Andean Diaspora: The Tiwanaku Colonies and the Origins of South American Empire; New Destinations: Mexican Immigration in the United States

In This Review

Andean Diaspora: The Tiwanaku Colonies and the Origins of South American Empire

By Paul S. Goldstein
University of Press Florida, 2005
416 pp. $59.95
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New Destinations: Mexican Immigration in the United States

Edited by Víctor Zúñiga and Rubén Hernández-León
Russell Sage Foundation, 2005
368 pp. $45.00
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During the first millennium, in the south-central Andean region now divided among Peru, Bolivia, and Chile, Tiwanaku clans built a flourishing, inventive, peaceful confederation that was multiethnic both at its core, in the Tiwanaku metropolis, and in its archipelago of colonial settlements. The organizational secret behind this pre-Inca success story? A diaspora of politically decentralized but economically specialized and integrated communities. In this astonishingly rich and ambitious scholarly study -- exemplary of the contemporary boom in pre-Colombian archaeology -- Goldstein challenges the globalist and world-system paradigms of imperialism born of the European (and Roman) experience, uncovering instead a dispersal of authority among elites and a mutually advantageous and ecologically based economic exchange. In echoes of current debates over hard versus soft power, Goldstein suggests that "Pax Tiwanaku" was more rooted in shared ideas and identities than in force and institutions. This intrepid masterpiece also fires the imagination: for example, by adopting more coercive colonization methods, did the Incas -- the final inheritors of the Andean imperial tradition begun at Tiwanaku -- stoke the interracial strife and antistate rebelliousness that wracks the region to this day?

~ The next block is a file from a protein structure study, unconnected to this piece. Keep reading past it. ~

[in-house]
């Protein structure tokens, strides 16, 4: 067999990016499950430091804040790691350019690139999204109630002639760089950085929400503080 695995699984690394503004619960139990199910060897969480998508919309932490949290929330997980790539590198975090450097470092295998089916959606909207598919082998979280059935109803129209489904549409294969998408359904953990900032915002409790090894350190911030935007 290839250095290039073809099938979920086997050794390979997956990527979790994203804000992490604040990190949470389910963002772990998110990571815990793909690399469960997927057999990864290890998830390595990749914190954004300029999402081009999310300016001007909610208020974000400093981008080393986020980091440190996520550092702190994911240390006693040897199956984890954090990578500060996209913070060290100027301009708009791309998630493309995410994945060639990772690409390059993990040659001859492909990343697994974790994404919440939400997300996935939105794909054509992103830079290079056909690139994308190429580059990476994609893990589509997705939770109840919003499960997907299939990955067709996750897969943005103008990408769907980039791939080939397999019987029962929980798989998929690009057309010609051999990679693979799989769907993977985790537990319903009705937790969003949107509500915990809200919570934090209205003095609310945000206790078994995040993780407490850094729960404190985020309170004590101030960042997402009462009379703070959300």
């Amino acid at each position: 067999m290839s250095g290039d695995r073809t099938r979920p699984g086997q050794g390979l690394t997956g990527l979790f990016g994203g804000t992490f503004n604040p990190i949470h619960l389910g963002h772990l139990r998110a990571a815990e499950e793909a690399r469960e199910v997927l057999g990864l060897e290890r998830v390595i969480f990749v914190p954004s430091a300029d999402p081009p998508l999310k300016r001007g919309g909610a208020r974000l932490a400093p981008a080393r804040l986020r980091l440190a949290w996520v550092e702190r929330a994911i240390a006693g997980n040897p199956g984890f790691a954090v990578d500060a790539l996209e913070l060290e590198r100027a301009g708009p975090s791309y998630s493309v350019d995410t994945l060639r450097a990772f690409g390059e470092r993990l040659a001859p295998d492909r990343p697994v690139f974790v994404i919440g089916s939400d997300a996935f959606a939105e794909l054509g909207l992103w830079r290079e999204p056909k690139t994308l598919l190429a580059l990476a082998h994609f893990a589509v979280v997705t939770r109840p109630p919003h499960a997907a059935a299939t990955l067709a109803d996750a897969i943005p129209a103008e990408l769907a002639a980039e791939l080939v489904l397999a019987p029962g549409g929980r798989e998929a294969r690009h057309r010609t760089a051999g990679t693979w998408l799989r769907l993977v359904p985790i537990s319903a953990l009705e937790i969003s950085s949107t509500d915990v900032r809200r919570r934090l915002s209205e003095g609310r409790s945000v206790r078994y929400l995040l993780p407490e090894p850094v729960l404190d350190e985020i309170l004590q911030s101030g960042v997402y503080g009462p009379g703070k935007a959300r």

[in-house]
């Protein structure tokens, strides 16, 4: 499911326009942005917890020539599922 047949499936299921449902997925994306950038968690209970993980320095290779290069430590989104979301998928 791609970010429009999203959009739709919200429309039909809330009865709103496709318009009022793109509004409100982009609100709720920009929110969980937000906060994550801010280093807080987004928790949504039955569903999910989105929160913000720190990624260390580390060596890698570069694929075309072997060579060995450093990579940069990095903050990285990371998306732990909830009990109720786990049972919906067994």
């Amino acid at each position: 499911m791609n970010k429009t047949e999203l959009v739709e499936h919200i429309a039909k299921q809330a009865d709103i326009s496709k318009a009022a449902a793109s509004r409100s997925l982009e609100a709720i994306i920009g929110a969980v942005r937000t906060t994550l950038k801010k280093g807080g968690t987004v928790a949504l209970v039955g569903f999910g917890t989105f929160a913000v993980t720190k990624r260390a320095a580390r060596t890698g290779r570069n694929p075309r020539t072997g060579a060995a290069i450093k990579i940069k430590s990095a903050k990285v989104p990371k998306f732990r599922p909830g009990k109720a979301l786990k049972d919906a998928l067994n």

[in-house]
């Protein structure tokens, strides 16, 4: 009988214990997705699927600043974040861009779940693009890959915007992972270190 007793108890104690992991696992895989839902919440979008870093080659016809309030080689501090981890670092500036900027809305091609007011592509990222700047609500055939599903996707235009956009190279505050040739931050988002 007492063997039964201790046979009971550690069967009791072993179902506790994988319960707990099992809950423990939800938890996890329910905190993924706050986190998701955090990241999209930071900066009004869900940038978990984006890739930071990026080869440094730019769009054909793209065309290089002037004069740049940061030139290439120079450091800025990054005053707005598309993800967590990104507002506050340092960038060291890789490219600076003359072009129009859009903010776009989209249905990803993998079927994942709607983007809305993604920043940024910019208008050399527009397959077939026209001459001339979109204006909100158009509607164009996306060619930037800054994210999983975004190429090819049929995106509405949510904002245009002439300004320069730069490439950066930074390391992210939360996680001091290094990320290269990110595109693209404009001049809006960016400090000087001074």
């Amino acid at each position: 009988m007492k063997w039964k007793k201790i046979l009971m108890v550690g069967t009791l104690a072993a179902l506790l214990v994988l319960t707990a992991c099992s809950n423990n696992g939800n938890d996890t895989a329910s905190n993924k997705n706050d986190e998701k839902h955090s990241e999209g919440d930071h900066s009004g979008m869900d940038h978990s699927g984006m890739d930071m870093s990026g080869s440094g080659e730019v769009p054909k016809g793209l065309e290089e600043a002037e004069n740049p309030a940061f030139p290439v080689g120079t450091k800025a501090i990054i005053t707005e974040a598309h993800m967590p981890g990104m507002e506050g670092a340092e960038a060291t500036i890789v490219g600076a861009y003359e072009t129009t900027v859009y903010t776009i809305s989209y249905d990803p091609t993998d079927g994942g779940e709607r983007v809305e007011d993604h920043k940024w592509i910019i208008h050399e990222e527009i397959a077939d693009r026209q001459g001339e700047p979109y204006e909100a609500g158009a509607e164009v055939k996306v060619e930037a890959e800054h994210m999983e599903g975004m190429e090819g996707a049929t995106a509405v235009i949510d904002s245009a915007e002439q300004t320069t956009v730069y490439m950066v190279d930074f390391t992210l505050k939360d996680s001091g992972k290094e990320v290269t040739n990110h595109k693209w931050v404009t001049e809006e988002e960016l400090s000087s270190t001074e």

The contemporary Mexican diaspora, once largely confined to the Southwest, is now a rapidly spreading archipelago of communities scattered throughout the United States. New Destinations offers fresh and sometimes colorful snapshots of the contemporary Mexican immigrant experience in towns as varied as Omaha, Nebraska; Dalton, Georgia; and Salisbury, Maryland. The contributors, U.S. and Mexican social scientists, discover that local communities, their governments, business leaders, and nonprofit advocacy and social-service associations are often embracing the new arrivals. The occasional xenophobic backlash by poorer whites and blacks or exploitive employers has been quickly snuffed out by more progressive or paternalistic citizens. Some authors posit that the Mexicans' work ethic, family structure, and communal solidarity bode well for the success of many immigrants, although the jury is still out. The collected stories provide strong evidence that these economic migrants are pursuing the American dream, notwithstanding their struggles to maintain links to their homelands and celebrate their cultural identities.